Sept. 27, 2018
Until recently, Canadian judgments have not been enforceable in the People’s Republic of China (“PRC”). PRC courts do not enforce foreign judgments unless there is an enforcement treaty, or unless the foreign country’s courts have previously enforced judgments of PRC courts (the principle of reciprocity). There is no such treaty between the PRC and Canada (1), and until recently no Canadian court had enforced a PRC court judgment.
In Wei v Mei  B.C.J. No. 163 the B.C. Supreme Court declared enforceable a judgment for about RMB25,000,000 (CDN$5,000,000) issued by the Intermediate People’s Court of Tangshan City in Hebei Province to enforce a loan agreement. The B.C. Court applied the usual test for enforcement. There was no issue about the Chinese court’s jurisdiction, in that all parties lived in Tangshan City, the loan agreement was made there, and the defendants attorned to the jurisdiction of the Chinese court by defending the proceeding there. The B.C. Court received expert evidence that the Chinese judgment was final. There was no possibility of appeal because the judgment was a consent order.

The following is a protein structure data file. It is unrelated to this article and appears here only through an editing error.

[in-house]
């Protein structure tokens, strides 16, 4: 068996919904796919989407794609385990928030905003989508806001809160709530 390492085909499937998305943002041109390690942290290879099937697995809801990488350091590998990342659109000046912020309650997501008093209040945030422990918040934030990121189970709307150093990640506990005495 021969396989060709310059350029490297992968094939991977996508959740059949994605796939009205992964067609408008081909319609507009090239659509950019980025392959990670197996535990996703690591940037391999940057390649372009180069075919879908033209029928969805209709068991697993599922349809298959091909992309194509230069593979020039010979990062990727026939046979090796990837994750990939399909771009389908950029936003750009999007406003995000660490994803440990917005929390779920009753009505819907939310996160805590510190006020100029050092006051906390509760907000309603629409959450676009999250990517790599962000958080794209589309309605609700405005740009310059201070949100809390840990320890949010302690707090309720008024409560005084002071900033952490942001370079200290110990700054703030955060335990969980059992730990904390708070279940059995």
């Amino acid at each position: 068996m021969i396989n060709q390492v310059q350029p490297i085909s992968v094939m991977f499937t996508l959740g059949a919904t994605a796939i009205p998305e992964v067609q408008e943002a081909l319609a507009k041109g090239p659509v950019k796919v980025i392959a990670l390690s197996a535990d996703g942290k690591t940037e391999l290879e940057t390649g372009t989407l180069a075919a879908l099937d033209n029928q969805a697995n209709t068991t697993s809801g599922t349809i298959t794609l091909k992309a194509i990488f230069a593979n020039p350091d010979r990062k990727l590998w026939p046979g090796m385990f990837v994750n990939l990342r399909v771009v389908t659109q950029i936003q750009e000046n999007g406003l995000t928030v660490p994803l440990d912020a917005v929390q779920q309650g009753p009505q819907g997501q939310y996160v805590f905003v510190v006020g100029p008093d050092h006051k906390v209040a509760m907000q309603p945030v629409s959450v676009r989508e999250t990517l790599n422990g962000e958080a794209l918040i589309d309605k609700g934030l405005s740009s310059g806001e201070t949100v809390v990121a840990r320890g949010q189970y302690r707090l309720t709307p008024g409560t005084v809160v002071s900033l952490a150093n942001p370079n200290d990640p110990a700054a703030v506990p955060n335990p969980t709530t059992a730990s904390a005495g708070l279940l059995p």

Wei v Mei brings us a lot closer to enforcement of judgments in the PRC, but for several reasons it is still too early to say that Canadian judgments are now enforceable. One, the B.C. court has not yet actually enforced the PRC judgment (the Court needs to determine exactly how much is owing first (2)). Two, the PRC courts may construe the principle of reciprocity narrowly, such that only B.C. court judgments can be enforced, and that judgments from other Canadian courts remain unenforceable until those courts have enforced a PRC judgment. In two of the few cases where PRC courts have enforced foreign judgments based on reciprocity, the province of the enforcing court was the same as the province of the court whose judgment the foreign court had enforced. In 2016 in the Kolmar Group AG case (3), the PRC court, specifically the Intermediate People’s Court of Nanjing in Jiangsu Province, enforced a Singaporean judgment because the Singaporean courts had previously enforced a judgment issued by a PRC court. That court was another court in the same province, Jiangsu, but it is not known whether this was a factor in the enforcing court’s decision. In 2017 in the Liu Li v Li case (4) the Intermediate People’s Court of Wuhan, Hubei Province, enforced a judgment of the Los Angeles Superior Court in California (a state court) on the grounds that in 2009 the U.S. District Court for the Central District of California (a federal court) in Hubei v Robinson Helicopter (5) enforced a judgment from a PRC court. The District Court’s ruling was affirmed on appeal. That PRC court was in the same province, Hubei, as the court that enforced the U.S. judgment. Apparently the PRC court did not mention this fact in its ruling (6). In the PRC, there is no stare decisis.